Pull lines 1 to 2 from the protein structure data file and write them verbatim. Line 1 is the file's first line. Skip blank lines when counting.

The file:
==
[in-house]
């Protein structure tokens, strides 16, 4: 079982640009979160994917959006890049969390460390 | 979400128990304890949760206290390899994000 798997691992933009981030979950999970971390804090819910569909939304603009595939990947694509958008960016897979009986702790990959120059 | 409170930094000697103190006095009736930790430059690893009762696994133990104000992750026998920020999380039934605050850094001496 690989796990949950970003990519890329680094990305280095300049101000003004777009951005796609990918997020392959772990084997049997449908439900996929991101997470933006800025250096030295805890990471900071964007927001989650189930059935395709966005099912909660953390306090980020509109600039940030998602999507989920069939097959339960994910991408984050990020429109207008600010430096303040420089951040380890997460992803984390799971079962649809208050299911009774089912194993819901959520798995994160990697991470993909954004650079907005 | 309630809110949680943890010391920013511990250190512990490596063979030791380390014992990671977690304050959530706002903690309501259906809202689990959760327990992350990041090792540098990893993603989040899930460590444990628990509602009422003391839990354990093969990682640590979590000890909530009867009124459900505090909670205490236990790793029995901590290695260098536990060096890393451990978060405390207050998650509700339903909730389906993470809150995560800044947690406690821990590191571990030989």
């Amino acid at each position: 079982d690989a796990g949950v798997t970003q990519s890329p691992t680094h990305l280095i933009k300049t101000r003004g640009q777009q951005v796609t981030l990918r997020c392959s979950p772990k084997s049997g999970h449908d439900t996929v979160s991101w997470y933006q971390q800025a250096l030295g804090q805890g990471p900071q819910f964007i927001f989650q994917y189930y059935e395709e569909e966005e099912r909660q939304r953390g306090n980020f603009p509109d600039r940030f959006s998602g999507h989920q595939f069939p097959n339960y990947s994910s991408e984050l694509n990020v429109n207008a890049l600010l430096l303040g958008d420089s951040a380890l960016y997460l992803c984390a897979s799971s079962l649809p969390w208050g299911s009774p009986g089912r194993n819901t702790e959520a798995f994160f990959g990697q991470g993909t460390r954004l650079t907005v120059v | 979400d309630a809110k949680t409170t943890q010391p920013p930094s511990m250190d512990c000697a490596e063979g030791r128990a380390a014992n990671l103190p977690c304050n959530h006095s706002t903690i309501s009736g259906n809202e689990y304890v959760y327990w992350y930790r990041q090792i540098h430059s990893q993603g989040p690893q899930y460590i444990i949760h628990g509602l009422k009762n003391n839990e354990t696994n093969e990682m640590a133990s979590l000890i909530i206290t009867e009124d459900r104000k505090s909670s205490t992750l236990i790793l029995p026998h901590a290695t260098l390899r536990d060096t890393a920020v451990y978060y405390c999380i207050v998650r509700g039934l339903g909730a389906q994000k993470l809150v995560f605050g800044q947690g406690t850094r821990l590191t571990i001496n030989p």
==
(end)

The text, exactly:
[in-house]
């Protein structure tokens, strides 16, 4: 079982640009979160994917959006890049969390460390 | 979400128990304890949760206290390899994000 798997691992933009981030979950999970971390804090819910569909939304603009595939990947694509958008960016897979009986702790990959120059 | 409170930094000697103190006095009736930790430059690893009762696994133990104000992750026998920020999380039934605050850094001496 690989796990949950970003990519890329680094990305280095300049101000003004777009951005796609990918997020392959772990084997049997449908439900996929991101997470933006800025250096030295805890990471900071964007927001989650189930059935395709966005099912909660953390306090980020509109600039940030998602999507989920069939097959339960994910991408984050990020429109207008600010430096303040420089951040380890997460992803984390799971079962649809208050299911009774089912194993819901959520798995994160990697991470993909954004650079907005 | 309630809110949680943890010391920013511990250190512990490596063979030791380390014992990671977690304050959530706002903690309501259906809202689990959760327990992350990041090792540098990893993603989040899930460590444990628990509602009422003391839990354990093969990682640590979590000890909530009867009124459900505090909670205490236990790793029995901590290695260098536990060096890393451990978060405390207050998650509700339903909730389906993470809150995560800044947690406690821990590191571990030989």